A Queen's Counsel who helped write the Thorp Report says lives would have saved in the Christchurch terror attack if semi-automatic weapons were banned as the inquiry recommended.
Simon Mount, QC, worked alongside Sir Thomas Thorp on the government inquiry which made 60 recommendations in 1997 to tighten gun control in New Zealand.
One of those recommendations was to ban semi-automatic firearms - something Australia did in 1996 following the Port Arthur massacre which claimed the lives of 35 people.
But the Thorp Report was largely ignored and the National Government only partially introduced one of the recommendations in 1999.
Mount said even the proposed loose form of registration introduced in the bill was vigorously opposed by gun lobbyists and the legislation was not passed.
"Tragically, I believe if the Thorp recommendations had been implemented in 1997, the Christchurch attacker would not have been able to obtain the semi-automatic weapons he used in this country," said Mount.
While the alleged killer's manifesto talked "implausibly" about using alternative measures, like a hammer and wooden shield, Mount said the reality was Military Style Semi Automatics (MSSA) are the "weapon of choice" for mass killings.
"Without access to semi-automatics and ammunition, I believe the attack would not have occurred, or would at least have been made much more difficult and less deadly."
Prime Minister Jacinda Ardern says New Zealand's gun laws will change after 50 people were shot and killed while praying at their mosques in Christchurch on Friday.
The alleged shooter obtained a standard A-Category licence and was able to legally purchase an AR-15 semi-automatic rifle.
These weapons - used in mass shootings in San Bernadino, Sandy Hook and Las Vegas - can be easily converted to a MSSA weapon simply by inserting a high-capacity magazine.
These magazines can hold 30, 75 or even 100 rounds.
Sir Thomas recommended banning semi-automatics and said the value of MSSA weapons in hunting and target practice was limited.
"I am satisfied that the potential consequences of MSSA misuse clearly outweigh any benefit to society in permitting their ownership."
Following the Thorp Report, Mount said New Zealand's gun lobby "mobilised very effectively" to pressure the National Government.
"I am not an expert on the current state of the gun lobby in New Zealand," said Mount. "
What we found at the time was that most gun owners are sensible, law-abiding New Zealanders who support common sense regulation," said Mount.
But others held quite extreme political views and opposed almost any form of regulation, said Mount, as well as well-organised firearms groups which mobilised to oppose reform through direct pressure on politicians.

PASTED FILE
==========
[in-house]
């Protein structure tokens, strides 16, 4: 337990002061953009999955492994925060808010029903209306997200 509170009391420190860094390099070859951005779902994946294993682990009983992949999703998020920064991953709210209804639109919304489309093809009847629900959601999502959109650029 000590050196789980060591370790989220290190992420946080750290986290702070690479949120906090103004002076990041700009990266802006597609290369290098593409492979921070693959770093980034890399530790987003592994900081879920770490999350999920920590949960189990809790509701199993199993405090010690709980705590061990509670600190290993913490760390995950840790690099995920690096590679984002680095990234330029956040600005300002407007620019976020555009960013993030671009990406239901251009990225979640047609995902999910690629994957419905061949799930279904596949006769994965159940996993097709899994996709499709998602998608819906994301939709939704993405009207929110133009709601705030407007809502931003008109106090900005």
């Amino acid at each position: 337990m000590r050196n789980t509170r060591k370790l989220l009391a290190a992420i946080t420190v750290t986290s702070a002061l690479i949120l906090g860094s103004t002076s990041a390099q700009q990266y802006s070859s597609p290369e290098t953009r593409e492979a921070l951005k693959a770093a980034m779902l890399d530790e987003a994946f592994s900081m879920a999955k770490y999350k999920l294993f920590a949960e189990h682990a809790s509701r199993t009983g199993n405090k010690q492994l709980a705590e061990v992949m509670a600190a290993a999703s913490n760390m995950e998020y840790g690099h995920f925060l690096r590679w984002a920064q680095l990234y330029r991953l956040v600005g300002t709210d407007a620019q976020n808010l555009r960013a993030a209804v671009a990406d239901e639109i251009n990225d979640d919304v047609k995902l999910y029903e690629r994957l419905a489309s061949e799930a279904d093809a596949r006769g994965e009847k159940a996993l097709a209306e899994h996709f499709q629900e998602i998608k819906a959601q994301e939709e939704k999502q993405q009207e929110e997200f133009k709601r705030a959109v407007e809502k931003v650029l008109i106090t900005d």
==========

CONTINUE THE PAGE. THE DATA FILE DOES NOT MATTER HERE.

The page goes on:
Mount was optimistic the current Government would now take meaningful action.
"As with everyone else, my first thoughts at the moment are for the victims of the attack. But I certainly hope that consideration is finally given to implementing the reforms Sir Thomas proposed in 1997."
The Prime Minister has said the gun lobby in New Zealand will not dilute the planned crackdown on firearms. She said the Cabinet had agreed "in principle" and will seek cross-party support.
Deputy Prime Minister Winston Peters, whose party New Zealand First is seen as the strongest advocate of the gun lobby in Parliament, is now also behind the reform.
"The reality is though is that after 1pm on the 15th of March, our world changed forever and so will some of our laws," Peters has said.
There was no place in the upcoming debate for the radical gun lobby, said Police Association president Chris Cahill.
"The bitter irony with this alleged perpetrator in Christchurch is he would not have been able to buy the weapons he had in his home country of Australia," Cahill said after the PM announced gun laws would change.
"Immediately after the Port Arthur massacre in 1996 the then Prime Minister John Howard acted swiftly to ban semi-automatic weapons and Australians were with him."
Thirty-five people were murdered by Martin Bryant, who was firing two MSSA firearms, in Tasmania.
Just months after taking office, Howard moved quickly to push for new laws which banned automatic and semi-automatic weapons, established a comprehensive national firearm registration, and an amnesty period for prohibited and unregistered weapons to be surrendered.
In the "buy-back" scheme, the Australian government purchased 700,000 firearms.
The attempts to reform gun laws in Australia were still controversial.
Hundreds of thousands of people protested the campaign; Howard even wore a bullet-proof vest when speaking to an angry crowd.
However, the new laws were changed and remain Howard's defining legacy.